Extension Agent Jenny Carleo Wins Distinguished Service Award

Jenny Carleo, agricultural agent for Rutgers Cooperative Extension of Cape May County, was recognized recently with the 2015 Distinguished Service Award by the National Association of County Agricultural Agents… The award honors members with at least 10 years of outstanding service to the cooperative extension program, who have been active in professional development, have an effective extension program and are endorsed by their state membership and state extension director… Through Annie’s Project New Jersey, Carleo’s leadership enabled the project team to offer farm business management programming to more than 278 women farmers and business owners in the state as well as reaching another 470 participants through nationally broadcast webinars.

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Jenny Carleo, ARMA Agent for Cape May County, Earns Distinguished Service Award

Mike Hogan, 2015 President of the National Association of County Agricultural Agents, presents the Distinguished Service Award to Jenny Carleo. Photo: Kevin Blayney.

Mike Hogan, 2015 President of the National Association of County Agricultural Agents, presents the Distinguished Service Award to Jenny Carleo. Photo: Kevin Blayney.

Jenny Carleo (CC ’99, GSNB ’03), agricultural and resource management agent for Rutgers NJAES Cooperative Extension of Cape May County, was recognized with the 2015 Distinguished Service Award by the National Association of County Agricultural Agents. The award honors members with at least 10 years of outstanding service to Cooperative Extension, who have been active in professional development, have an effective extension program and are endorsed by their state membership and state extension director.

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Cape May County Resident Wins Distinguished Service Award

Jenny Carleo, agricultural and resource management agent for Rutgers NJAES Cooperative Extension of Cape May County, was recognized with the 2015 Distinguished Service Award by the National Association of County Agricultural Agents… The award honors members with at least 10 years of outstanding service to Cooperative Extension, who have been active in professional development, have an effective Extension program and are endorsed by their state membership and State Extension Director. Carleo holds a bachelor’s degree from Cook College in 1999 and a master’s degree from Rutgers Graduate School-New Brunswick in 2003… Through Annie’s Project New Jersey, Carleo’s leadership enabled the project team to offer farm business management programming to over 278 women farmers and business owners in New Jersey, as well as reaching another 470 participants through nationally broadcast webinars.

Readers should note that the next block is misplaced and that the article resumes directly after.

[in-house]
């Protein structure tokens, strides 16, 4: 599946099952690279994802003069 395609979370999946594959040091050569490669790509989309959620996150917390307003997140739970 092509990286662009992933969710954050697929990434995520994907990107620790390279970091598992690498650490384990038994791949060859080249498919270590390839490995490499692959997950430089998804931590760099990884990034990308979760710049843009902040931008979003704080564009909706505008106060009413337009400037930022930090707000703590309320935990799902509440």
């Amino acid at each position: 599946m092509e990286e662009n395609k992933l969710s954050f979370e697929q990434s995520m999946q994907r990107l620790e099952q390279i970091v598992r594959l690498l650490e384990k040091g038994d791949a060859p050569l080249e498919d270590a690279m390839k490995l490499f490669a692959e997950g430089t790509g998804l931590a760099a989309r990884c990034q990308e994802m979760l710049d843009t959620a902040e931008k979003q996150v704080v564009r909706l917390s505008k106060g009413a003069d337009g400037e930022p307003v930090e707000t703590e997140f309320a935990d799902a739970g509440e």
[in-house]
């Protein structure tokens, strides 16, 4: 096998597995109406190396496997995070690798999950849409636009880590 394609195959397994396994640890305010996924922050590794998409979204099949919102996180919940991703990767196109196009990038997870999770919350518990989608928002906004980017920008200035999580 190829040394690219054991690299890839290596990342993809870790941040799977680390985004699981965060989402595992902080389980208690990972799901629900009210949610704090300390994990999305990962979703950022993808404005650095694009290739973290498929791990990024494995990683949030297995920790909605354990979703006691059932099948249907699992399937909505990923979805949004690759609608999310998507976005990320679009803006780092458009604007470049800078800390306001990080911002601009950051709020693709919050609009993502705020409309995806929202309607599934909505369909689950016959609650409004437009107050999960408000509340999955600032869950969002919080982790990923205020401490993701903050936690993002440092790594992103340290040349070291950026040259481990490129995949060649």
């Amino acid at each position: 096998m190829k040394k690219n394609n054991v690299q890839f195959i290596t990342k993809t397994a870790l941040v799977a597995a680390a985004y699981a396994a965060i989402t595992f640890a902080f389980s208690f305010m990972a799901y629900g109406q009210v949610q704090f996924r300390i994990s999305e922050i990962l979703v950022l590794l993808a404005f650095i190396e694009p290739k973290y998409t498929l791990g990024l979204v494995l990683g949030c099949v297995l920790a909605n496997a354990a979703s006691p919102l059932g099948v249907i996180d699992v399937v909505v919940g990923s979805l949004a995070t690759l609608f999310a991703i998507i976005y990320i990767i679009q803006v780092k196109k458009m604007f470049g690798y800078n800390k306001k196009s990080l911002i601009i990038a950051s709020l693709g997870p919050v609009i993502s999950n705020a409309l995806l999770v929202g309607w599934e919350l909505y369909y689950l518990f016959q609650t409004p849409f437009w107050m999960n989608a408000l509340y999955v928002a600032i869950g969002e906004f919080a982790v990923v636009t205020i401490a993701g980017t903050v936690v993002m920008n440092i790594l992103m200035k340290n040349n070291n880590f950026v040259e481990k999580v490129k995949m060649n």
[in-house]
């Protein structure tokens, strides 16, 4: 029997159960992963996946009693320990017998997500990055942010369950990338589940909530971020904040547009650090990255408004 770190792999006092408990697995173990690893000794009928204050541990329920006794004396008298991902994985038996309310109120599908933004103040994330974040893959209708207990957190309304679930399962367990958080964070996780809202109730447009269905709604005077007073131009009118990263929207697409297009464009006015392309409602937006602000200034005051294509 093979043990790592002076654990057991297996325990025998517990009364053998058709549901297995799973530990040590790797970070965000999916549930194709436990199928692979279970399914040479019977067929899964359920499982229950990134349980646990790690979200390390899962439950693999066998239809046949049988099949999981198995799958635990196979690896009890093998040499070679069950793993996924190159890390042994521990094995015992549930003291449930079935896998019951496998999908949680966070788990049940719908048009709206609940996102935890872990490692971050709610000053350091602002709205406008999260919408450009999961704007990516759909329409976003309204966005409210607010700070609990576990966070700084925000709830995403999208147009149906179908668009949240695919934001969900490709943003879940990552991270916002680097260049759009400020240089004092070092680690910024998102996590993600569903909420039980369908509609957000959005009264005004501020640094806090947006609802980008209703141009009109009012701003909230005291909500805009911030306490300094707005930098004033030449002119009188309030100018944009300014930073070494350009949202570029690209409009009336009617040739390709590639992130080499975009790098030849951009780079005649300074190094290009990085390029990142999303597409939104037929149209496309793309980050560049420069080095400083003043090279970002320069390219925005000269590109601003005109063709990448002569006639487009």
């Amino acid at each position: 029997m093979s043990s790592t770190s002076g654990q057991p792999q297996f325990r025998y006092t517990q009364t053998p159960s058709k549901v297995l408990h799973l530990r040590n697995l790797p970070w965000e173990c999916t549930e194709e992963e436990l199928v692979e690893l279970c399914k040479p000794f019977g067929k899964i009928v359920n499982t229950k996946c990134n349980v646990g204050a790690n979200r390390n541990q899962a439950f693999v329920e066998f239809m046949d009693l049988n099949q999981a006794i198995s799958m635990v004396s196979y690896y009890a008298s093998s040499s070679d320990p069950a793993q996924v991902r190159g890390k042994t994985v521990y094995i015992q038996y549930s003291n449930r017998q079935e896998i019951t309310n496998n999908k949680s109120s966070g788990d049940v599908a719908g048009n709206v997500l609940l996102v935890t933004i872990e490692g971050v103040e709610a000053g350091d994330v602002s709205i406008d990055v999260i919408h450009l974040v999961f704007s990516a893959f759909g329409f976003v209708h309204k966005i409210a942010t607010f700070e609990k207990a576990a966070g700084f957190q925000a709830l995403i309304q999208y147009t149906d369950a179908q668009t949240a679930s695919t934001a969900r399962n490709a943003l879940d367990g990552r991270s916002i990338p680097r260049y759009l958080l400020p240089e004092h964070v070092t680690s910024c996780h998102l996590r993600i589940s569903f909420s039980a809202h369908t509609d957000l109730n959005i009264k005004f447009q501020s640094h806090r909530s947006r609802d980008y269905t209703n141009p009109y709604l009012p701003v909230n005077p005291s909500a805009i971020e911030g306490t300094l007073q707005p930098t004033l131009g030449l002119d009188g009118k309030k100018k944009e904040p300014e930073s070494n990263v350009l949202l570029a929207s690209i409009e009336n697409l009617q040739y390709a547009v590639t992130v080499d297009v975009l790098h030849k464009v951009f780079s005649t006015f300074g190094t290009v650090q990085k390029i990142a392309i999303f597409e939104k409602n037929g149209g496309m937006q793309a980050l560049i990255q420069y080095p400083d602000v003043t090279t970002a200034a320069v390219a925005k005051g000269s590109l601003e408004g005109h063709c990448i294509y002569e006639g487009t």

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New Jersey Aquaculture Innovation Center Plays Important Role in Oyster Industry [VIDEO]

Oysters are a popular dinner choice near the shore. But before they end up on your plate, and in your stomach, they’re spawned at the New Jersey Aquaculture Innovation Center in Cape May… "Most of the oysters, local oysters that you would buy at a restaurant at any of the Delaware Bay counties, primarily were spawned and started in this facility," said Sean Towers, of Rutgers NJ Aquaculture Innovation Center… The Center, powered by Rutgers University, does more than selling oysters to local farmers. They’re putting an oyster blueprint together, so others can follow… Right now, the emphasis, is oysters. And algae, the oysters’ diet. But once the oyster blueprint is complete, the focus can shift elsewhere.

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Cape Coastal Towns Embracing Native Species of Plants

The Japanese black pine is the Rodney Dangerfield of trees. It gets no respect. Banned from Avalon’s dunes for the last three years, the species is under consideration for elimination from Stone Harbor’s dunes. Recommended until 1990 by the USDA to be planted in shore areas, the tree- labeled invasive and a fire hazard- has since fallen out of favor… Several Cape May County coastal communities have already started to branch out on their own, and a strong trend toward cultivating native species is beginning to take root… "You have to look at the whole system," said Jenny Carleo, agricultural and resource management agent with Rutgers Cooperative Extension of Cape May County. "You have to look at the animals that depend on the food in the area, the utility of the beach for access, and you have to prioritize use. You have to ask, ‘What are the impacts to the whole environment of doing a certain activity?’"

Read the entire article at www.pressofatlanticcity.com »